Henry Siegman’s landmark piece in the National applauds Trump for ending illusions. The two-state solution is dead and buried, Palestinians are making the right choice, a struggle for equal rights. And this will lead to a “significant exodus of Jews” as Israel faces a future as an acknowledged apartheid state or a democracy. Siegman’s defection from Establishment “scam” on these issues shows up Barack Obama, who endorses the same old illusions in NY synagogue appearance.
Mathilde Krim, who died at 91 this month, was honored in obituaries for his courageous advocacy for AIDS victims in the 90s. The press ignored her other great cause: Moving US foreign policy on Israel in the 60s to the “no daylight” stance we’ve had since. Krim had lived in Israel and married a leading Democratic fundraiser, and she twisted Lyndon Johnson’s arm to stand by Israel’s side.
In a talk yesterday at the Middle East Institute, Palestinian Ambassador Husam Zomlot accused Donald Trump of “backstabbing” Mahmoud Abbas, deepening a dispute over who is to blame for the failure of a peace deal with Israel. While earlier in the day Trump said Palestinian leaders had abandoned pre-talk discussions, Zomlot presented an altogether different narrative: the Palestinians were bystanders to internal divisions within the Trump administration that prevented peace talks from starting months ago.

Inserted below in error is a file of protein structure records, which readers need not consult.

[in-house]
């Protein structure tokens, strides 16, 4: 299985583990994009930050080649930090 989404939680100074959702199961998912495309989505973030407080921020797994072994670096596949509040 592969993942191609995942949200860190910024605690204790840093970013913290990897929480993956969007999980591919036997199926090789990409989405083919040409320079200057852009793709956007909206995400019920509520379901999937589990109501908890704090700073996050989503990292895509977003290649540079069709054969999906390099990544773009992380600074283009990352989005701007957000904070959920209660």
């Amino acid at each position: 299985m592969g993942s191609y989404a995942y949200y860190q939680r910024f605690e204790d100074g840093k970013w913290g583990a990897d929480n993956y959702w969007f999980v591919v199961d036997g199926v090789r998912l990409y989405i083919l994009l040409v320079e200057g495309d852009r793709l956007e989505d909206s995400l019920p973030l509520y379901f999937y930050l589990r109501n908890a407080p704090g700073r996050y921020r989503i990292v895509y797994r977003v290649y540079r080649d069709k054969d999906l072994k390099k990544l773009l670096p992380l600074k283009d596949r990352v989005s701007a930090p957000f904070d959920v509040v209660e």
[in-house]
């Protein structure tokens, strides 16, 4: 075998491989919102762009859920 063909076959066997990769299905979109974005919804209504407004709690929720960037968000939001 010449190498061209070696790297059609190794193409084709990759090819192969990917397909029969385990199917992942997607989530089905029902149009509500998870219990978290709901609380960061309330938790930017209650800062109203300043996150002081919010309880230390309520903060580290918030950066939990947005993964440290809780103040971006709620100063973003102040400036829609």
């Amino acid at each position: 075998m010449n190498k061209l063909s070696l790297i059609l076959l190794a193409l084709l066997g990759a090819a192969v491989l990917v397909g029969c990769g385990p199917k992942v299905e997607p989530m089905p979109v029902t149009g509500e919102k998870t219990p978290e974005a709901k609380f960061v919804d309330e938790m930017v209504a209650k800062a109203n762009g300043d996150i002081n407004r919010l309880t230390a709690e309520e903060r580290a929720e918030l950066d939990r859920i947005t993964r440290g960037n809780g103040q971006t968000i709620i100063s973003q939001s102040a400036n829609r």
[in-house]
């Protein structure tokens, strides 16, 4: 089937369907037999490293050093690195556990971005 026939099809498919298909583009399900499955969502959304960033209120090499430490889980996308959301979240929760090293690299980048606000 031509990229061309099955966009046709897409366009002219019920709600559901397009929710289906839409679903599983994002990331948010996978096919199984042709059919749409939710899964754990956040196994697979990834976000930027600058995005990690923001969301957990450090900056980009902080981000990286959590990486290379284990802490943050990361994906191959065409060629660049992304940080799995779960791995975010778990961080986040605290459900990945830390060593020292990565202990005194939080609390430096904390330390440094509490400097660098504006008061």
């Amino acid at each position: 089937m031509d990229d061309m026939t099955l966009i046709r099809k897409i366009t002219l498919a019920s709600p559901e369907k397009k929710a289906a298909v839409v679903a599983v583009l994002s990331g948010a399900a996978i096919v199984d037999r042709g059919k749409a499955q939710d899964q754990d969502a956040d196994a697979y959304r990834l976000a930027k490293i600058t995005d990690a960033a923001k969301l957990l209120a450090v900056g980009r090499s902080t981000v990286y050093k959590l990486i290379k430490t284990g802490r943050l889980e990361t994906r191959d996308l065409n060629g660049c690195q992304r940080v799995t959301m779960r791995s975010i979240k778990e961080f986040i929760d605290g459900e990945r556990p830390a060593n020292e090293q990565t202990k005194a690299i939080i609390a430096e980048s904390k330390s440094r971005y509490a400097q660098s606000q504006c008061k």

Trump brags that the U.S. removed the “toughest issue” from peace talks between Israel and Palestine. “We took Jerusalem off the table, so we don’t have to talk about it anymore.” He continued to threaten Palestinians with financial damage but warned that if they don’t agree to talk, but said the U.S. would have “nothing to do with it any longer.”
John Kerry was once accused by an Israeli leader of being messianic in pursuing peace. Mike Pence is messianic in the opposite cause. His speech to the Knesset positioned the vice president as a Zionist prophet, speaking of God’s faithfulness in delivering a state to the Jews.